Comparing and Contrasting Knowledge on Mules and Hinnies as a Tool to Comprehend Their Behavior and Improve Their Welfare.
- Author(s): McLean, Amy;
- Varnum, Angela;
- Ali, Ahmed;
- Heleski, Camie;
- Navas González, Francisco Javier
- et al.
Published Web Locationhttps://doi.org/10.3390/ani9080488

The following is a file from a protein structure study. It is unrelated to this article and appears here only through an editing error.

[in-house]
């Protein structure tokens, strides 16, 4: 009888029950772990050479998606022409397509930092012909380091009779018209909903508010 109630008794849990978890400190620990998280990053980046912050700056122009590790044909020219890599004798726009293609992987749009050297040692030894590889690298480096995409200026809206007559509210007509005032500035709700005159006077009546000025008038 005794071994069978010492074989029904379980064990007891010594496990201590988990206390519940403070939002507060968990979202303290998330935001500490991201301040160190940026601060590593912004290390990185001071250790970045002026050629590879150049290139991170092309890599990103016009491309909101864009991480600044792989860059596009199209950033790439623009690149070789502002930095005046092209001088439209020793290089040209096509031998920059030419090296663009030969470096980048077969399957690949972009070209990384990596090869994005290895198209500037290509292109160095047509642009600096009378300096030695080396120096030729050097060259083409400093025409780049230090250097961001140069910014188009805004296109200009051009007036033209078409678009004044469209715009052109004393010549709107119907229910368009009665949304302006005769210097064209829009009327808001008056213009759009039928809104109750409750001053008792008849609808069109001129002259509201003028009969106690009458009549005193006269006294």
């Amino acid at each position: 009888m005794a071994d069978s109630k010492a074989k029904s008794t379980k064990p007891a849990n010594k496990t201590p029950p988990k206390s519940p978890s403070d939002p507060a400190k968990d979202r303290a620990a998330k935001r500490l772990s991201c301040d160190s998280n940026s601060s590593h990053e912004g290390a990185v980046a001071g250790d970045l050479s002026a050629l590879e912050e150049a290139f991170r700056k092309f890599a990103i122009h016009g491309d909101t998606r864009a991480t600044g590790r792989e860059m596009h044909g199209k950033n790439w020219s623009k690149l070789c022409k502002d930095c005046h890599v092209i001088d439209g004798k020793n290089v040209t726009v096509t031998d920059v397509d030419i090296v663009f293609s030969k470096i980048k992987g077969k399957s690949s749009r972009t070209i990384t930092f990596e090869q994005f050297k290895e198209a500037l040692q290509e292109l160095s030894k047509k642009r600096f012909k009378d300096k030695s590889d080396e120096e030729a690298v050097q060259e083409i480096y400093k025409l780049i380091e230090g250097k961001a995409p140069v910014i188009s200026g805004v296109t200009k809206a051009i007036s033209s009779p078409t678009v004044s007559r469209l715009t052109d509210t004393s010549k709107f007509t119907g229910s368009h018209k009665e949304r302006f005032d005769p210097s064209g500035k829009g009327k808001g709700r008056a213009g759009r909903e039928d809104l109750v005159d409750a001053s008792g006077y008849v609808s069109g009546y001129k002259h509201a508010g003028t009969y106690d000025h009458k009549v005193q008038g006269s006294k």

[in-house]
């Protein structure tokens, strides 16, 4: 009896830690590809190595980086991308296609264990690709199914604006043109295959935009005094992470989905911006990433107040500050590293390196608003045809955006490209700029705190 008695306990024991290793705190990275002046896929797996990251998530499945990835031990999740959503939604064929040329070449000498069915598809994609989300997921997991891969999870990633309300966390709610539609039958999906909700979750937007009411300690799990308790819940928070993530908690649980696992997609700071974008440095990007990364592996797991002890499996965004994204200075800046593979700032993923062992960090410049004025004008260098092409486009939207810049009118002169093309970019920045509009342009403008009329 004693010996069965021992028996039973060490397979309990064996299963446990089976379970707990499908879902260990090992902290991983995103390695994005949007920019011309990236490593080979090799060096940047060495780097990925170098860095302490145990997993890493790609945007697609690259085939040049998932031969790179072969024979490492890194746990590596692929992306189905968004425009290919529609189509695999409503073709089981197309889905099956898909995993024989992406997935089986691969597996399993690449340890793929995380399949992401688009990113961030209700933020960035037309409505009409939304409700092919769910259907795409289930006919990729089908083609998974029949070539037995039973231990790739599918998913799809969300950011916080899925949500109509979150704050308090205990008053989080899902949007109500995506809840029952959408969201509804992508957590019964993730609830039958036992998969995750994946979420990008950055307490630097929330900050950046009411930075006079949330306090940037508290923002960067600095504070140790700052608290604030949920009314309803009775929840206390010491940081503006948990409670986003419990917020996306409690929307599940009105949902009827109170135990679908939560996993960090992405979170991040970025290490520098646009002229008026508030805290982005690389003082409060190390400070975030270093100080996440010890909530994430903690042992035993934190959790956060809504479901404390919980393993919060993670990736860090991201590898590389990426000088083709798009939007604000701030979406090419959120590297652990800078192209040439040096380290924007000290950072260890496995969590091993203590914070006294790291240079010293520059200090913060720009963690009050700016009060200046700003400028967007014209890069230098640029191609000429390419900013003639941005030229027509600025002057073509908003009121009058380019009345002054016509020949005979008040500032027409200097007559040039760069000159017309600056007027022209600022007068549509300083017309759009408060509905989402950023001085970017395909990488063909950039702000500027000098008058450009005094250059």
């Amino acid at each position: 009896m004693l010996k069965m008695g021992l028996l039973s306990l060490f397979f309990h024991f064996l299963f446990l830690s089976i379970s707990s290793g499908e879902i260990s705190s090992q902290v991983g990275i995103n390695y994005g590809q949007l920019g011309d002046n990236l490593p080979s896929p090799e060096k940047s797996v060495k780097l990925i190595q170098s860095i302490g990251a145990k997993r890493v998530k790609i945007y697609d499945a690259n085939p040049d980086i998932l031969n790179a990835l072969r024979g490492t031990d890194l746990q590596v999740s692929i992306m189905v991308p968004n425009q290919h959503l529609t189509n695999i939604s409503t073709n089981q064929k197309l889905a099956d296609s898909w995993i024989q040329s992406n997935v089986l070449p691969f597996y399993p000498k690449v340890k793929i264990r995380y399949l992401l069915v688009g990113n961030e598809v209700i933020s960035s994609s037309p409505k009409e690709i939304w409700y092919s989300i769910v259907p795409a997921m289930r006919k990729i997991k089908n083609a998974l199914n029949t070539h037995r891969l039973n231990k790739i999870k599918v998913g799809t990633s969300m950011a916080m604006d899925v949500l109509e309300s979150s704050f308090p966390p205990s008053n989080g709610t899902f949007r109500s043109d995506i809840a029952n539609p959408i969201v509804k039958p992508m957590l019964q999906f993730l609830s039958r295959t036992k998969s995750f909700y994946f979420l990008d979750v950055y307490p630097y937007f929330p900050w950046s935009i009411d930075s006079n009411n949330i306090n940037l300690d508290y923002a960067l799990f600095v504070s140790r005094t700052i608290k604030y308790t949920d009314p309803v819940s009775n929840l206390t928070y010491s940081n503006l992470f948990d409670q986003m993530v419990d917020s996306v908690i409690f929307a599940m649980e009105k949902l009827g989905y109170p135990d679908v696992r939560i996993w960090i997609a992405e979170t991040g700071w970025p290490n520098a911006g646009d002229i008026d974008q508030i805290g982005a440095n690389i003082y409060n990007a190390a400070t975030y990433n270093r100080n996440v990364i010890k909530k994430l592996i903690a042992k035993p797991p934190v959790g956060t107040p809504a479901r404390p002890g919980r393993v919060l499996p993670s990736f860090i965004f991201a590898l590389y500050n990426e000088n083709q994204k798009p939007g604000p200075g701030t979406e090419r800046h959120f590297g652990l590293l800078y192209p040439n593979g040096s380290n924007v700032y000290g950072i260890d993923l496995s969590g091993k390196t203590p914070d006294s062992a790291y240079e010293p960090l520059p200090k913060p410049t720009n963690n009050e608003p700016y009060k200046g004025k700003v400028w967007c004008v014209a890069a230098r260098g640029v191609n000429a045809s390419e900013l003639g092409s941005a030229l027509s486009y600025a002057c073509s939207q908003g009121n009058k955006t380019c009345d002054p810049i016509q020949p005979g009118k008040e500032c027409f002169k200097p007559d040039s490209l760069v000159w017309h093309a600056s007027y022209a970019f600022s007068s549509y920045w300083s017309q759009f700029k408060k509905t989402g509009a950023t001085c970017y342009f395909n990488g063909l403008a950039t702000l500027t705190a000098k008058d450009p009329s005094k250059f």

Mules and hinnies are the hybrids between donkeys (Equus asinus) and horses (Equus caballus). For centuries, mankind has used them for agrarian purposes, the military, or recreation. Contrasting literature with behavioral observations, we seek a better behavioral understanding andthus comprehensive solutions for their welfare enhancement. Over the past 6 years, we have assessed physical and behavioral welfare in over 900 mules by surveying owners from Egypt, Peru, Portugal, Spain, Mexico, and the U.S. These mules participated in shows, brick kiln work, cart-pulling, packing, tourism, and cattle herding. Observations are discussed alongside facts from the literature. Unfortunately, their behavior has been misunderstood by many, and harsh treatment and equipment has been used to control them. Few studies have attempted to define or use learning theory to understand how and why mules and hinnies behave as they do. Hence, understanding their health considerations, natural behavior, and training theory is crucial for those who work with them.Solutions to welfare improvement partially lie in an individual's ability to handle mules and hinnies from birth, and to proceed slowly through training. Conclusively, this review sets forth a clearer understanding of these hybrids' behaviors and promotes positive handling, allowing their access to more routine healthcare and ultimately, a higher welfare standard.